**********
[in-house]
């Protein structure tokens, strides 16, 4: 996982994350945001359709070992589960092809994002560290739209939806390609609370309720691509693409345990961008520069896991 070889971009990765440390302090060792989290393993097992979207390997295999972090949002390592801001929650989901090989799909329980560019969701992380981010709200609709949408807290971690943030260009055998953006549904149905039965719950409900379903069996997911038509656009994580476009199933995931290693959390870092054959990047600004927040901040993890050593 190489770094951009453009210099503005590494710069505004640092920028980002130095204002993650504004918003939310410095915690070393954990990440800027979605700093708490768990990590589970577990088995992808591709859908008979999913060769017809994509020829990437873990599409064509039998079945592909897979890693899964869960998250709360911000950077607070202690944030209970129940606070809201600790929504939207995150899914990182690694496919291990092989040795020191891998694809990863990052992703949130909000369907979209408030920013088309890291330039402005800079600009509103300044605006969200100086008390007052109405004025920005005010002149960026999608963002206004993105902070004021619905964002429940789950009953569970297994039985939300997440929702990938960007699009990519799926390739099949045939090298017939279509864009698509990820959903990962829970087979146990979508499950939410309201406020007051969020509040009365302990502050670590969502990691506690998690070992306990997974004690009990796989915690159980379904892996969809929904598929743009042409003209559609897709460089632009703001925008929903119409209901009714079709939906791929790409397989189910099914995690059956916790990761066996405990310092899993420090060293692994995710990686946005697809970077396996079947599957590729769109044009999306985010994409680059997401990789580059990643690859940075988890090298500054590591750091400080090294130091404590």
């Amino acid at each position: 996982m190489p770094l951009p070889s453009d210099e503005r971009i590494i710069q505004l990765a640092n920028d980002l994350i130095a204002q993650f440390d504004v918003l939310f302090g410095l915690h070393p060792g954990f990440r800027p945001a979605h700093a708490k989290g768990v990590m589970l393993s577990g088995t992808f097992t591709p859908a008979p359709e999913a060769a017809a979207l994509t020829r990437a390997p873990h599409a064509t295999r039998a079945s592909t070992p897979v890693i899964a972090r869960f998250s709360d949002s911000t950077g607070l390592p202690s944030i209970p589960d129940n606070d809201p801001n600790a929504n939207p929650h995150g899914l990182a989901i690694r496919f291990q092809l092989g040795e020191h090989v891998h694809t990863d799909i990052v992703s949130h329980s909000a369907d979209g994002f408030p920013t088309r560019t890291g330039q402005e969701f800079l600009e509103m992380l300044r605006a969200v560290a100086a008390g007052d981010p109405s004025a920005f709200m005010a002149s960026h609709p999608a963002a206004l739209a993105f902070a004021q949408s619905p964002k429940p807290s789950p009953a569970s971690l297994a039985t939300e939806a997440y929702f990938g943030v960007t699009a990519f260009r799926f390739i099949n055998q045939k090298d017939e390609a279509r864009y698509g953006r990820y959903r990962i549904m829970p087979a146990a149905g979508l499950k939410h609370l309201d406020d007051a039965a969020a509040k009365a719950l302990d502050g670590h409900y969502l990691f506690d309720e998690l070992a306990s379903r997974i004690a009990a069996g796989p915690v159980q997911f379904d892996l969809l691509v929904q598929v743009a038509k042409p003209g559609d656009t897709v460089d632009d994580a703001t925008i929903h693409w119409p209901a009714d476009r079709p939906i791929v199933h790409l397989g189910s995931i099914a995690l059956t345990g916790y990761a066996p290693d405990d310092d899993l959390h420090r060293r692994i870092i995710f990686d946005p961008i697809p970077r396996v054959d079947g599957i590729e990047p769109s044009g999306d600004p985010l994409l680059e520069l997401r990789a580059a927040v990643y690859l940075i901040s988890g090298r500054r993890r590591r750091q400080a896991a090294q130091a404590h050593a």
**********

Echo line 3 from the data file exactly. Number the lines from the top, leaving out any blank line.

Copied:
């Amino acid at each position: 996982m190489p770094l951009p070889s453009d210099e503005r971009i590494i710069q505004l990765a640092n920028d980002l994350i130095a204002q993650f440390d504004v918003l939310f302090g410095l915690h070393p060792g954990f990440r800027p945001a979605h700093a708490k989290g768990v990590m589970l393993s577990g088995t992808f097992t591709p859908a008979p359709e999913a060769a017809a979207l994509t020829r990437a390997p873990h599409a064509t295999r039998a079945s592909t070992p897979v890693i899964a972090r869960f998250s709360d949002s911000t950077g607070l390592p202690s944030i209970p589960d129940n606070d809201p801001n600790a929504n939207p929650h995150g899914l990182a989901i690694r496919f291990q092809l092989g040795e020191h090989v891998h694809t990863d799909i990052v992703s949130h329980s909000a369907d979209g994002f408030p920013t088309r560019t890291g330039q402005e969701f800079l600009e509103m992380l300044r605006a969200v560290a100086a008390g007052d981010p109405s004025a920005f709200m005010a002149s960026h609709p999608a963002a206004l739209a993105f902070a004021q949408s619905p964002k429940p807290s789950p009953a569970s971690l297994a039985t939300e939806a997440y929702f990938g943030v960007t699009a990519f260009r799926f390739i099949n055998q045939k090298d017939e390609a279509r864009y698509g953006r990820y959903r990962i549904m829970p087979a146990a149905g979508l499950k939410h609370l309201d406020d007051a039965a969020a509040k009365a719950l302990d502050g670590h409900y969502l990691f506690d309720e998690l070992a306990s379903r997974i004690a009990a069996g796989p915690v159980q997911f379904d892996l969809l691509v929904q598929v743009a038509k042409p003209g559609d656009t897709v460089d632009d994580a703001t925008i929903h693409w119409p209901a009714d476009r079709p939906i791929v199933h790409l397989g189910s995931i099914a995690l059956t345990g916790y990761a066996p290693d405990d310092d899993l959390h420090r060293r692994i870092i995710f990686d946005p961008i697809p970077r396996v054959d079947g599957i590729e990047p769109s044009g999306d600004p985010l994409l680059e520069l997401r990789a580059a927040v990643y690859l940075i901040s988890g090298r500054r993890r590591r750091q400080a896991a090294q130091a404590h050593a």